KAIST announced that it will open its Meditation Research Center next June. The center will serve as a place for the wellness of KAIST community as well as for furthering the cognitive sciences and its relevant convergence studies.
For facilitating the center, KAIST signed an MOU with the Foundation Academia Platonica in Seoul, an academy working for enriching the humanities and insight meditation on Aug.31. The Venerable Misan, a Buddhist monk well-known for his ‘Heart Smile Meditation’ program, will head the center.
The center will also conduct convergence research on meditation, which will translate into brain imaging, cognitive behavior, and its psychological effects. Built upon the research, the center expects to publish textbooks on meditation and will distribute them to the public and schools in an effort to widely disseminate the benefits of meditation.
As mindful meditation has become mainstream and more extensively studied, growing evidence suggests multiple psychological and physical benefits of these mindfulness exercises as well as for similar practices. Mind-body practices like meditation have been shown to reduce the body’s stress response by strengthening the relaxation response and lowering stress hormones.
The Venerable Misan, a Ph.D in philosophy from Oxford University, also serves as the director of the Sangdo Meditation Center and a professor at Joong-Ang Sangha University, a higher educational institution for Buddhist monks.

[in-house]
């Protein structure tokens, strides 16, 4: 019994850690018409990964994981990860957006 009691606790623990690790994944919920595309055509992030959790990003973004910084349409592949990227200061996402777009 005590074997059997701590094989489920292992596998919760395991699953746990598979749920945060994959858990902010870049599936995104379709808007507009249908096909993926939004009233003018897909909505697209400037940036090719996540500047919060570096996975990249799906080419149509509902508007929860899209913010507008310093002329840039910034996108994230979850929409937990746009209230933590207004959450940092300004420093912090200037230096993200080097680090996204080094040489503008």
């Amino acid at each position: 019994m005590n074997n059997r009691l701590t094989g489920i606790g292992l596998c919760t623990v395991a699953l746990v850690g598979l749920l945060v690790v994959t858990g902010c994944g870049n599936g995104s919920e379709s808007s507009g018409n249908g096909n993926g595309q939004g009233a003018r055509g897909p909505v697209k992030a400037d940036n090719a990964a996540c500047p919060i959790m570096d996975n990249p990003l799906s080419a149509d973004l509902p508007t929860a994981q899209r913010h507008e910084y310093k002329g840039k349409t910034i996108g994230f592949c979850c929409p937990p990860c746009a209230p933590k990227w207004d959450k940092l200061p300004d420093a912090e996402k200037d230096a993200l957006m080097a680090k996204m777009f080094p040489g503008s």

Monk Misan said that meditation will play a crucial part in educating creative students with an empathetic mindset. He added, “Hi-tech companies in Silicon Valley such as Google and Intel have long introduced meditation programs for stress management. Such practices will enhance the wellness of employees as well as their working efficiency.”
President Sung-Chul Shin said of the opening of the center, “From long ago, many universities in foreign countries including Havard, Stanford, Oxfor universities and the Max Planck Institute in Germany have applied scientific approaches to meditation and installed meditation centers. I am pleased to open our own center next year and I believe that it will bring more diverse opportunities for advancing convergent studies in AI and cognitive sciences.
Researchers have confirmed that neuropeptide somatostatin can improve cognitive function in the brain. A research group of Professor Seung-Hee Lee from the Department of Biological Sciences at KAIST found that the application of neuropeptide somatostatin improves visual processing and cognitive behaviors by reducing excitatory inputs to parvalbumin-positive interneurons in the cortex. This study, reported at Science Advances on April 22nd (EST), sheds a new light on the therapeutics of ne2020-04-23